Welcome back! In my previous post after a quick primer on Hadoop, we discussed how SAS and Hadoop work in harmony together. This second post will focus more on DS2 and the Code Accelerator for Hadoop.
DS2 and the Code Accelerator for Hadoop: With the SAS DS2 procedure, you use a language closely related to the DATA step. The DS2 procedure is part of BASE SAS and contains most of the language elements of the DATA step. A DS2 program, in contrast to the DATA step, can execute in parallel. With BASE SAS, the parallel processing occurs on the machine where SAS executes. Better yet, you can even send the DS2 code to execute in parallel within the Hadoop cluster if you acquire a Code Accelerator for Hadoop license and name Hive tables as your input datasets in the DS2 programs. The way this works is that the SAS Code Accelerator software is installed in each of the machines of the Hadoop system so that the DS2 code can be executed in parallel in Hadoop where the data resides. Output datasets can be returned to the SAS machine or stored as Hive tables in Hadoop.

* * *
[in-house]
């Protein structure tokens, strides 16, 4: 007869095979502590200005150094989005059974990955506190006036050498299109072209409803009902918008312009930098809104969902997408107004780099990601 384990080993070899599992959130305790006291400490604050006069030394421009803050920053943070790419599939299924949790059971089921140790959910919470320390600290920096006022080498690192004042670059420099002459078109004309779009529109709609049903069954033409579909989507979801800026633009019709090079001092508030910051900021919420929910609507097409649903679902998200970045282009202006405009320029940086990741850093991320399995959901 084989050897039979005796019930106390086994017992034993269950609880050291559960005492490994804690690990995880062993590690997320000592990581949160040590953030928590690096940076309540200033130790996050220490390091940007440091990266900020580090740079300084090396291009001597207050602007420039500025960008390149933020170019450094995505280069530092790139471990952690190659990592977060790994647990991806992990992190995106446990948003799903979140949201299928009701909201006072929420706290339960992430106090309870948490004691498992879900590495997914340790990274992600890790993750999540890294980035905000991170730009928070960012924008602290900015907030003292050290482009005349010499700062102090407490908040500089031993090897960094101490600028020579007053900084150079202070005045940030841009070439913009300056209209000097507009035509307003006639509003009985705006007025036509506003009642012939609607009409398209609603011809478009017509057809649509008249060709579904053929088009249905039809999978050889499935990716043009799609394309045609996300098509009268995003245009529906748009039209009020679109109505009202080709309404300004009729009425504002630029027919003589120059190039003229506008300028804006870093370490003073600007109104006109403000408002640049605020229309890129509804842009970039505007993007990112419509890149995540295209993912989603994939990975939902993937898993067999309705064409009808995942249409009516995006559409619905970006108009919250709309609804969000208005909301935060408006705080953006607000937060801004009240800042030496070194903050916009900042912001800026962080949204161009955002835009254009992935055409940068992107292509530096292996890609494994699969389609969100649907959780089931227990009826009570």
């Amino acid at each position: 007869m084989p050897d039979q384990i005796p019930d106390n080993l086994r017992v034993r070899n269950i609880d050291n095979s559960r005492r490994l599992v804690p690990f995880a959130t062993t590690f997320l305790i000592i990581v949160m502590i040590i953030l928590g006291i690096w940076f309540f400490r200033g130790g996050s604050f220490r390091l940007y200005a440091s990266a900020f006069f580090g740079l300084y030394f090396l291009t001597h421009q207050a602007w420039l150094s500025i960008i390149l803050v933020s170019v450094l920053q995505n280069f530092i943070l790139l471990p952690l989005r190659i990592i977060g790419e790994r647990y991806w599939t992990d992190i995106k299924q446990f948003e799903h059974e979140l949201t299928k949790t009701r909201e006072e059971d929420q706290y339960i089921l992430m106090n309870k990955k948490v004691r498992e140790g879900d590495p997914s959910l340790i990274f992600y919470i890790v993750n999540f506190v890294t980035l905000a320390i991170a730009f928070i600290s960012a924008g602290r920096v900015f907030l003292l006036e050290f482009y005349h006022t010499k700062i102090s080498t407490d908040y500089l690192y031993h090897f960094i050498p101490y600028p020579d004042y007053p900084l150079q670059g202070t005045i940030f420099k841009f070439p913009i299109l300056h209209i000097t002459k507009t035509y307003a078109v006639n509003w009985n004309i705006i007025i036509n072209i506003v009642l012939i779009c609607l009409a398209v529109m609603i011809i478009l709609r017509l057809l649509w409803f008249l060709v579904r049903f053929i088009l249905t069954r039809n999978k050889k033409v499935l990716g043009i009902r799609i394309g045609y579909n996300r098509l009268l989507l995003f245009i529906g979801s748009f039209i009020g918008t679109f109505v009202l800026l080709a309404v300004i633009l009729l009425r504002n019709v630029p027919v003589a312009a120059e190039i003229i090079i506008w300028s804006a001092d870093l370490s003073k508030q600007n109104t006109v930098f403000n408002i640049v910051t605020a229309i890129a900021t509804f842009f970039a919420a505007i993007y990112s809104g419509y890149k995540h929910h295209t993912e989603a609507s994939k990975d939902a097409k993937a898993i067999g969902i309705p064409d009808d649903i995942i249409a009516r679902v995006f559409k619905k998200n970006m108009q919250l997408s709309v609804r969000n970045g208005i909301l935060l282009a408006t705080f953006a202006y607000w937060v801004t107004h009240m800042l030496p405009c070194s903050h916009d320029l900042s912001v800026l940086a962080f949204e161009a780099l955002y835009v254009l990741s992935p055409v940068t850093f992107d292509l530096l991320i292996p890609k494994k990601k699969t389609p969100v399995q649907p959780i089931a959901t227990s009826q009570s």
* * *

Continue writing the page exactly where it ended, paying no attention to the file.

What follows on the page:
There are some syntax differences between a regular DATA step and DS2. But there are similarities as well and once DATA step programmers learn the specifics of the DS2 language they can easily leverage their DATA step programming skills and apply them in DS2 with the same types of statements. Compare these two programs below. The first processes a SAS dataset with a DATA step on the local SAS machine. The second processes a Hive table in parallel inside Hadoop using PROC DS2. Similar statements are highlighted in blue to indicate that the core logic of the DATA step program is contained in the DS2 program using identical code. In the DS2 program, the logic is used to define a thread called compute. The thread is a stored object that is then declared and called in a subsequent data program (highlighted in yellow). When executed as a thread, the statements in the thread are sent to execute in each of the Hadoop machines where the hive table (hivelib.customerorders) is stored.
Want to learn more? Dive deeper with these training opportunities and online resources:
And keep an eye out next week for a final post in this series where I will discuss using Hadoop with SAS In-Memory Analytics and SAS Viya.